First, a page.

Other conditions can be aggravated by alcohol-based mouthwashes as well, such as people on other medications that can reduce the flow of saliva, those undergoing radiation therapies, Sjogren's disease or even diabetes. Furthermore, the strong burning sensation that comes with alcohol-based mouthwashes is uncomfortable for many and can compel them to spit it out before it reaches its full effectiveness. Some studies have even linked alcohol-based mouthwashes with oral cancer, but it should be noted that the data is still inconclusive. Regarding cosmetic benefits, one study done by BioMed Research International, claims that alcohol-free mouthwash can result in a better gloss and color of tooth restorations, as well as making them more durable.
Eat Scrubby Foods
Good oral health does not just consist of strong teeth and fresh breath, the gums must also be taken into consideration. For this reason, it is crucial to consider foods that will strengthen the gums as well as the teeth, such as those rich in calcium, phosphorus, vitamin D, and vitamin C. Many of these are already included in the average diet, such as cheese, milk, leafy greens, and nuts. Several of humankind's early ancestors that relied heavily on a meat-based diet showed signs of exceptional teeth quality, leading many to conclude that red meats and some organ meats are most beneficial. It should go without saying, but drinking copious amounts of water also regularly rinses the mouth and keeps bacteria from developing.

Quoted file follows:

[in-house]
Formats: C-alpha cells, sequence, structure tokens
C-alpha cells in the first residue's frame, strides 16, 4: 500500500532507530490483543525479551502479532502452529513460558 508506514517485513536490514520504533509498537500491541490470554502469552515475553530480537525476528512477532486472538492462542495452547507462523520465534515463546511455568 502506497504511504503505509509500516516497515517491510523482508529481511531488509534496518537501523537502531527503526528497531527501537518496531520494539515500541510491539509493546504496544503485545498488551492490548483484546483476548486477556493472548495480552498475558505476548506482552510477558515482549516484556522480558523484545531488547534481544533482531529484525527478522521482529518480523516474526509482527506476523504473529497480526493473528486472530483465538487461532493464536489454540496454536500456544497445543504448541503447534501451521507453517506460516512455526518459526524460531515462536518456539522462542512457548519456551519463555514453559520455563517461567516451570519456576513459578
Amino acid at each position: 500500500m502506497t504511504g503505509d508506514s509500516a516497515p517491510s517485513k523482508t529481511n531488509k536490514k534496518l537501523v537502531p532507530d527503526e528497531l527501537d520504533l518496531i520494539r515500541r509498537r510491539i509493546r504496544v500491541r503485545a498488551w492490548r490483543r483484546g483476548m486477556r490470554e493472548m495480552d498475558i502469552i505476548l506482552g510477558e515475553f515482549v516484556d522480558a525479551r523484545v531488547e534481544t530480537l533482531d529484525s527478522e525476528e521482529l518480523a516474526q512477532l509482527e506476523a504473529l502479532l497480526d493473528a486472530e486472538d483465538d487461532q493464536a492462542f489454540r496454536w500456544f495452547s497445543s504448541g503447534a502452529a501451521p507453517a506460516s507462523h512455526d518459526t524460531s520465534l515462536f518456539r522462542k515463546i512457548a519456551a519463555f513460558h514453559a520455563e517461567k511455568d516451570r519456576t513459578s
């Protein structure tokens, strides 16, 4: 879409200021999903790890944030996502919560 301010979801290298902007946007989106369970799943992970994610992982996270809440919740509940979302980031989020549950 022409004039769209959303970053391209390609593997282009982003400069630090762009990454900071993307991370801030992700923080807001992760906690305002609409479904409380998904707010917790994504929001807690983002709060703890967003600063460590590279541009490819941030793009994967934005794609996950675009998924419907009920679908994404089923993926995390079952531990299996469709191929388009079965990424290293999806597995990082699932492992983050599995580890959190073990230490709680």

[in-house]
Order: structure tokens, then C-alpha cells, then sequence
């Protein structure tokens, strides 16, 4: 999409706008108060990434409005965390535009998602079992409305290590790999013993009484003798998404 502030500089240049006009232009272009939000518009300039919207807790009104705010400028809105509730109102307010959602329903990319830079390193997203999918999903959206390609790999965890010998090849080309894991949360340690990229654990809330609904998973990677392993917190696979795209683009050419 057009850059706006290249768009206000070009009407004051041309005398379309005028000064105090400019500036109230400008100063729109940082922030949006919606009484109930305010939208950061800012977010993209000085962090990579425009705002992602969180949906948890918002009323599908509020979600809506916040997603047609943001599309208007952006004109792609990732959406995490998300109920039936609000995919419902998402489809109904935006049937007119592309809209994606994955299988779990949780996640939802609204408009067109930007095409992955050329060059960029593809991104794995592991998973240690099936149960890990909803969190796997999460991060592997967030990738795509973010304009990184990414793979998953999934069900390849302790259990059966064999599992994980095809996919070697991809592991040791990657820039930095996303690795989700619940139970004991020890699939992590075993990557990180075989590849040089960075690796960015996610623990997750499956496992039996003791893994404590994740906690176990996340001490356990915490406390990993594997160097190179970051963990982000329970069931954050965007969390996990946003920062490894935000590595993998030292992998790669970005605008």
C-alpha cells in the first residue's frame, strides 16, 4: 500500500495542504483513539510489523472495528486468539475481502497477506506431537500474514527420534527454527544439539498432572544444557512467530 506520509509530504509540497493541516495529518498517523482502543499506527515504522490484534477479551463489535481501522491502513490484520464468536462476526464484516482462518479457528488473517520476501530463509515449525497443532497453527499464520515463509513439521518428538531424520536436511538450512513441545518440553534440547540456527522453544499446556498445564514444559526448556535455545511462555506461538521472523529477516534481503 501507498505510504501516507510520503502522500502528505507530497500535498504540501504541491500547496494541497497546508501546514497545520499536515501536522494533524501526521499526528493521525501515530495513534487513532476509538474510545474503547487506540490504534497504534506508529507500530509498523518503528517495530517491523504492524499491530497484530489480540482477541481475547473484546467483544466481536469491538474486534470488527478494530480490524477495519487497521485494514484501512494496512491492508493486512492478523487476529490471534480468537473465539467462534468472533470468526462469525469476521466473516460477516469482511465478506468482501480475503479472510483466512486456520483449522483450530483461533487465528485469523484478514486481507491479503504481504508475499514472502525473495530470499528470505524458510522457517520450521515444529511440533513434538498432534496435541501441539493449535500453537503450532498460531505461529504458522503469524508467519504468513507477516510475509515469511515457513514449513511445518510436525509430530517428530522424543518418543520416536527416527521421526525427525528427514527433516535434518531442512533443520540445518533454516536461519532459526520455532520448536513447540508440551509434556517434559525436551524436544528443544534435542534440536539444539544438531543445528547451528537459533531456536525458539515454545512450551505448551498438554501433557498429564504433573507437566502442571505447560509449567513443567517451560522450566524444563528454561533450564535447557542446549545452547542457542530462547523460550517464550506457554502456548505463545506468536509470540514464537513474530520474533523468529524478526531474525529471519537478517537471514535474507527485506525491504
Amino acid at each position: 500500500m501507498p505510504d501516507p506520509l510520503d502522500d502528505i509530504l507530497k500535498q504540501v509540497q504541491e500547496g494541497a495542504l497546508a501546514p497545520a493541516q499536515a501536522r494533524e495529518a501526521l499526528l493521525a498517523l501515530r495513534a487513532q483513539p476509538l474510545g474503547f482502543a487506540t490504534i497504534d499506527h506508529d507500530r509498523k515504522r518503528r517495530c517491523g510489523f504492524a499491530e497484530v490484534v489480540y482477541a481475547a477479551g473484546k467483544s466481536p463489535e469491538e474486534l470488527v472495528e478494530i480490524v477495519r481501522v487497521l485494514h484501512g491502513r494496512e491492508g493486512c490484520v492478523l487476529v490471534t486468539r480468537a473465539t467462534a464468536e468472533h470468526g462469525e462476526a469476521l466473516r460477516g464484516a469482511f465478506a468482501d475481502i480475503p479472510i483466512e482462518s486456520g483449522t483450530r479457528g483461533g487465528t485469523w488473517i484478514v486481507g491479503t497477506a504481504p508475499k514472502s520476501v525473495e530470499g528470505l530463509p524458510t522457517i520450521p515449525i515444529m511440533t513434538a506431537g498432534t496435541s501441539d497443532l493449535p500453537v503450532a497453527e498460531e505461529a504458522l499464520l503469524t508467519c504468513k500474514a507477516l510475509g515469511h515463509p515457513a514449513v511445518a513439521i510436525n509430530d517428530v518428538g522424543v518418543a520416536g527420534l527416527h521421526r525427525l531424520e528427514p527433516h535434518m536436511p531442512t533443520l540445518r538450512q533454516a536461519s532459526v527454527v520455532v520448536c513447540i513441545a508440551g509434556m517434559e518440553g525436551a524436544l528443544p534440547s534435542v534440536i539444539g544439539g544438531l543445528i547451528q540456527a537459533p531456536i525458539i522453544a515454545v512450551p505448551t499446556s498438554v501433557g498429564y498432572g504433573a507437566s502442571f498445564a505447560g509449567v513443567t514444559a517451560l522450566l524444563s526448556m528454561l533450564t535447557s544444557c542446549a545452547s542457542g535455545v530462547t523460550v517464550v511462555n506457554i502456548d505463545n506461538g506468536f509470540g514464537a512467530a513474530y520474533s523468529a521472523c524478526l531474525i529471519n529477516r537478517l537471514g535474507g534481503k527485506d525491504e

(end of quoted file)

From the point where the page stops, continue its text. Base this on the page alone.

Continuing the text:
The vitamin and health benefits of foods aside, there are some foods that perform double duty by scrubbing your teeth as you chew, just as ancient peoples from the Sudan use to chew on twigs (and some native cultures do still to this day). Eating an apple is an excellent example of this, as the crunchy and tough exterior mimics the scrubbing action that occurs when people brush their teeth. Celery, carrots, and leafy greens also serve to scrub the teeth due to their high fiber content. It will not completely negate your need for brushing twice a day, but it will certainly provide a nice boost to your regular oral hygiene.
Stop Drinking Diet Sodas